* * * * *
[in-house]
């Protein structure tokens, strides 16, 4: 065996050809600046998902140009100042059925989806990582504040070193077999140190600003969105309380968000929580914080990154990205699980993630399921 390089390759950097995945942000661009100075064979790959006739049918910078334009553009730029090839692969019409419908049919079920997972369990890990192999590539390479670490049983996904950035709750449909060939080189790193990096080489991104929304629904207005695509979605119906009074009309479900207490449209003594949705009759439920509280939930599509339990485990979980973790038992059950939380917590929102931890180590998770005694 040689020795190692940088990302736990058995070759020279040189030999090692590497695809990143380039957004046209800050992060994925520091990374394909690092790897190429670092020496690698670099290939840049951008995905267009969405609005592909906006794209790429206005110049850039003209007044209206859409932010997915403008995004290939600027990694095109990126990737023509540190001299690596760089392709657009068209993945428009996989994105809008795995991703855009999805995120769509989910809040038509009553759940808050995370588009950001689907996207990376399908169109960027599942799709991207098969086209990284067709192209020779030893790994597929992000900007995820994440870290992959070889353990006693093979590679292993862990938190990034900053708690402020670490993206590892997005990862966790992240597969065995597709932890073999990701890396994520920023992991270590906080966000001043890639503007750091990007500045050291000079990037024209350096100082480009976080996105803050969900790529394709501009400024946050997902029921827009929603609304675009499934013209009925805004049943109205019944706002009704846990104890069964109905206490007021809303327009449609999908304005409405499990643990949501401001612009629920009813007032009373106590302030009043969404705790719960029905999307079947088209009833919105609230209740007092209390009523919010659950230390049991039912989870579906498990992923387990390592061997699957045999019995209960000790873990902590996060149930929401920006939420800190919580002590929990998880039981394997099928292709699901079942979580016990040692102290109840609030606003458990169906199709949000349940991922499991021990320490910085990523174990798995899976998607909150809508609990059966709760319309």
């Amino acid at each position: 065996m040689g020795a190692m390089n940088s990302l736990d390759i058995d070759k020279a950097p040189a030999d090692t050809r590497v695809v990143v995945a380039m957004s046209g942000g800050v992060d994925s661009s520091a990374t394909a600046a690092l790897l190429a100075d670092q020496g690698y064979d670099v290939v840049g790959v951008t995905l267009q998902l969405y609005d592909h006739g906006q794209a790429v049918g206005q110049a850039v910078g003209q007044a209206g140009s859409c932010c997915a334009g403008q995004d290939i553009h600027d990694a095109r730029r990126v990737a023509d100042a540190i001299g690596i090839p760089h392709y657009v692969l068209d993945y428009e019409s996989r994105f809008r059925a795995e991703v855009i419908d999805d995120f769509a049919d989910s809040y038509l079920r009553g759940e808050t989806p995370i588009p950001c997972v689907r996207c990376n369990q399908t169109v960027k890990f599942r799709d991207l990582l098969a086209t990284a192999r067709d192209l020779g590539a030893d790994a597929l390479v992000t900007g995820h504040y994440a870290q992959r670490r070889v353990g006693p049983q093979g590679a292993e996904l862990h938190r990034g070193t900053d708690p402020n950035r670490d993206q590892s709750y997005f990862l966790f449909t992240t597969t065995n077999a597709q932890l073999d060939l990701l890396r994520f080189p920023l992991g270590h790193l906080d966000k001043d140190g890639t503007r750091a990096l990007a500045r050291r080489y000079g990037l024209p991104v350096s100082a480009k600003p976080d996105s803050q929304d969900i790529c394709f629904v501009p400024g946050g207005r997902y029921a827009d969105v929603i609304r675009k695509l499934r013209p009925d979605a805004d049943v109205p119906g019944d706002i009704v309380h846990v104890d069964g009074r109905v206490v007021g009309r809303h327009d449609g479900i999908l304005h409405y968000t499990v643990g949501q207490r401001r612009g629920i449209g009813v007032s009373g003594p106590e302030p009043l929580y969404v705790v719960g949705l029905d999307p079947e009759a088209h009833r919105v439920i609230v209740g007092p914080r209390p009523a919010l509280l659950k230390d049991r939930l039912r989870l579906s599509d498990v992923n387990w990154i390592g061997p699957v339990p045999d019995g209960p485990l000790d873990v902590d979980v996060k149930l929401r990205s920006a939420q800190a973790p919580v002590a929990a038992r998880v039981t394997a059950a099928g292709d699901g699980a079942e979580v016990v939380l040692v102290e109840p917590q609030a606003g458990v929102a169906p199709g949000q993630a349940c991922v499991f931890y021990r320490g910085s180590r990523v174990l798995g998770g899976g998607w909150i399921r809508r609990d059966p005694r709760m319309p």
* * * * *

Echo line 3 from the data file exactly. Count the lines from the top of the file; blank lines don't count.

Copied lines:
């Amino acid at each position: 065996m040689g020795a190692m390089n940088s990302l736990d390759i058995d070759k020279a950097p040189a030999d090692t050809r590497v695809v990143v995945a380039m957004s046209g942000g800050v992060d994925s661009s520091a990374t394909a600046a690092l790897l190429a100075d670092q020496g690698y064979d670099v290939v840049g790959v951008t995905l267009q998902l969405y609005d592909h006739g906006q794209a790429v049918g206005q110049a850039v910078g003209q007044a209206g140009s859409c932010c997915a334009g403008q995004d290939i553009h600027d990694a095109r730029r990126v990737a023509d100042a540190i001299g690596i090839p760089h392709y657009v692969l068209d993945y428009e019409s996989r994105f809008r059925a795995e991703v855009i419908d999805d995120f769509a049919d989910s809040y038509l079920r009553g759940e808050t989806p995370i588009p950001c997972v689907r996207c990376n369990q399908t169109v960027k890990f599942r799709d991207l990582l098969a086209t990284a192999r067709d192209l020779g590539a030893d790994a597929l390479v992000t900007g995820h504040y994440a870290q992959r670490r070889v353990g006693p049983q093979g590679a292993e996904l862990h938190r990034g070193t900053d708690p402020n950035r670490d993206q590892s709750y997005f990862l966790f449909t992240t597969t065995n077999a597709q932890l073999d060939l990701l890396r994520f080189p920023l992991g270590h790193l906080d966000k001043d140190g890639t503007r750091a990096l990007a500045r050291r080489y000079g990037l024209p991104v350096s100082a480009k600003p976080d996105s803050q929304d969900i790529c394709f629904v501009p400024g946050g207005r997902y029921a827009d969105v929603i609304r675009k695509l499934r013209p009925d979605a805004d049943v109205p119906g019944d706002i009704v309380h846990v104890d069964g009074r109905v206490v007021g009309r809303h327009d449609g479900i999908l304005h409405y968000t499990v643990g949501q207490r401001r612009g629920i449209g009813v007032s009373g003594p106590e302030p009043l929580y969404v705790v719960g949705l029905d999307p079947e009759a088209h009833r919105v439920i609230v209740g007092p914080r209390p009523a919010l509280l659950k230390d049991r939930l039912r989870l579906s599509d498990v992923n387990w990154i390592g061997p699957v339990p045999d019995g209960p485990l000790d873990v902590d979980v996060k149930l929401r990205s920006a939420q800190a973790p919580v002590a929990a038992r998880v039981t394997a059950a099928g292709d699901g699980a079942e979580v016990v939380l040692v102290e109840p917590q609030a606003g458990v929102a169906p199709g949000q993630a349940c991922v499991f931890y021990r320490g910085s180590r990523v174990l798995g998770g899976g998607w909150i399921r809508r609990d059966p005694r709760m319309p």